KIMOD consists of three separate, although highly interrelated, models. Simplifying somewhat, we could say that the three models are valid at different time horizons. In the (very) long run, when the effects of nominal and real rigidities have faded out, the values of the variables are the same across the three models.
The steady-state model is a static model based on the neoclassical theory of consumption, investment, production, and the labour market. In steady state, all real variables, such as GDP, consumption, and investments grow at the same rate, which implies that, for example, the consumption-to-GDP ratio is constant.
Moreover, the steady state model is a pure real model, in that there are no nominal prices, nominal interest rates or nominal exchange rates, only relative prices, real interest rates, and a real exchange rate. These are all constant in steady state, which implies that all nominal prices increase at the same rate.
The second part of KIMOD is the flex-price model. Prices and wages are fully flexible and all agents are fully rational and have perfect foresight. Thus the steady-state model is the static version of the flex-price model. The dynamics are mostly due to the introduction of two real rigidities, one in the capital market and one in the labour market. In the capital market, there are adjustment costs to investments.
This implies that the capital stock adjusts only gradually to a changed economic environment, i.e. a change in the steady state. The labour market is modelled as in Pissarides (2000). Vacancy costs imply that employers hoard labour if a fall in demand is not permanent. Equilibrium unemployment is determined by replacement ratios, separation rates, vacancy costs, matching efficiency and other variables incorporated in search theory.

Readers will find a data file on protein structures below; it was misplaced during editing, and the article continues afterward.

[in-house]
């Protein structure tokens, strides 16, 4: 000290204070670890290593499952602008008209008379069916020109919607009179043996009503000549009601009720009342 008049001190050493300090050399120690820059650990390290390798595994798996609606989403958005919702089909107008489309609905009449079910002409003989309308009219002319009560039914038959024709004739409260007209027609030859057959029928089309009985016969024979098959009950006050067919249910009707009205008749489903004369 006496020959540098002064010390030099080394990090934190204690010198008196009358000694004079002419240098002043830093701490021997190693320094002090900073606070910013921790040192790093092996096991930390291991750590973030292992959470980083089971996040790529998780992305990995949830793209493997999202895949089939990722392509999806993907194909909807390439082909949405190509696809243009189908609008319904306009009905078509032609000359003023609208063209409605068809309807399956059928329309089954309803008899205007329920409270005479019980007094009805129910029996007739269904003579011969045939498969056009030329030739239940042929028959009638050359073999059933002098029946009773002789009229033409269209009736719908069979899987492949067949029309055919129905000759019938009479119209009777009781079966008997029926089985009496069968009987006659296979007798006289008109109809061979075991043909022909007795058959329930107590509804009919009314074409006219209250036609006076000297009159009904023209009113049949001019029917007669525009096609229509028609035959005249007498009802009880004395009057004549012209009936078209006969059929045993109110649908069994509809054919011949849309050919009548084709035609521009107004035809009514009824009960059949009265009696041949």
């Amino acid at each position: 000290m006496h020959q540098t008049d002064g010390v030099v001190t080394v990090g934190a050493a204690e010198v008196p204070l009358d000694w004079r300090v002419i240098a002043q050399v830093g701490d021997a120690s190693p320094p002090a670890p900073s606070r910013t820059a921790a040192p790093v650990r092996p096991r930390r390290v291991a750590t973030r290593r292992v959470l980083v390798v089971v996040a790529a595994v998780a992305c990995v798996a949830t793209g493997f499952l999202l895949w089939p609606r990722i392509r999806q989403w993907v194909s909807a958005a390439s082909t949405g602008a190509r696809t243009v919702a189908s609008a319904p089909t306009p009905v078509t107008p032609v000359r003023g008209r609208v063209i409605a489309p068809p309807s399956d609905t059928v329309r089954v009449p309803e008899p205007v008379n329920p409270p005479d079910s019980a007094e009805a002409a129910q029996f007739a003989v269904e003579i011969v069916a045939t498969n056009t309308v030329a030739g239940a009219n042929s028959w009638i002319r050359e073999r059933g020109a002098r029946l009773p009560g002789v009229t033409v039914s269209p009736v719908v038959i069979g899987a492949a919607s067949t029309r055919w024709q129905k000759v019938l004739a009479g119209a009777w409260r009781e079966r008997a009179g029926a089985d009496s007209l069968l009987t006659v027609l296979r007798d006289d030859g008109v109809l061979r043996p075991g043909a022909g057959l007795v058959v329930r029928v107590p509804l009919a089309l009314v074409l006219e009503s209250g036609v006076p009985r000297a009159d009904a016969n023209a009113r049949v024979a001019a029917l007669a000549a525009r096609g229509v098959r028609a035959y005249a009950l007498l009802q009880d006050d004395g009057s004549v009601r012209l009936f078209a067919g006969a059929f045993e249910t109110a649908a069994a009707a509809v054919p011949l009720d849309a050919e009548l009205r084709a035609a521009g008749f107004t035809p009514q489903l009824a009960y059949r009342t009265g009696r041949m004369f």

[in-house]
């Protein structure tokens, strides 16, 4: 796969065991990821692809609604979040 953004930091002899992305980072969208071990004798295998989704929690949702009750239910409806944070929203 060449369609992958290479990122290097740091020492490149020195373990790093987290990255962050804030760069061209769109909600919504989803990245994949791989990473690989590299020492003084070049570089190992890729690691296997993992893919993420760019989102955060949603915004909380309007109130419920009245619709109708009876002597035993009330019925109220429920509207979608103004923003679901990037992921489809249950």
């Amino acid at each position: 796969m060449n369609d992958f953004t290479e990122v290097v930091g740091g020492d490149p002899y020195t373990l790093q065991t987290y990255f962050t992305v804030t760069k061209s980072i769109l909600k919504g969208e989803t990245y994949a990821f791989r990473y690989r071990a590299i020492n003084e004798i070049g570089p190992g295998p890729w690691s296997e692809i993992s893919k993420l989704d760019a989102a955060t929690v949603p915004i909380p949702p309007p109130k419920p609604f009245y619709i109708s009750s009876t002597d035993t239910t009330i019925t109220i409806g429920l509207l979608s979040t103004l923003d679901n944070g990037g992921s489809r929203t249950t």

In practical applications, KIMOD shares the same equilibrium values for the likes of output, unemployment and the real exchange rate as used elsewhere at the NIER. It is not likely, though, that all the variables in the economy will start at their flex-price equilibrium values. The time it takes for them to reach the flex-price counterparts is, however, less than it takes to reach the steady state. In absence of shocks, the economy should normally reach the flex-price equilibrium within 5—10 years. We emphasise that the flex-price equilibrium reaches the steady state only after the effects of the real rigidities in the markets for capital and labour have faded out.
The third and final part of KIMOD is the sticky-price model. Here, nominal rigidities in prices and wages are introduced which lead to sluggish volume adjustment. The nominal rigidities stem from the presence of imperfect information and bounded rationality. This implies, for example, that consumers, investors, and wage-setters are partially backward-looking; expectations are partly adaptive.
As time goes by after a shock, however, the agents learn and become more informed. As a result, variables adjust gradually towards their flex-price equilibrium values. The nominal rigidities give room for stabilization policies, such as monetary and fiscal policies, which aim to move the economy in the direction of the flex-price equilibrium. It is important to stress, though, that stabilization policies can not alter any equilibrium values. For projection purposes, the Sticky-price model variables start in actual data, i.e. the data used elsewhere at the NIER.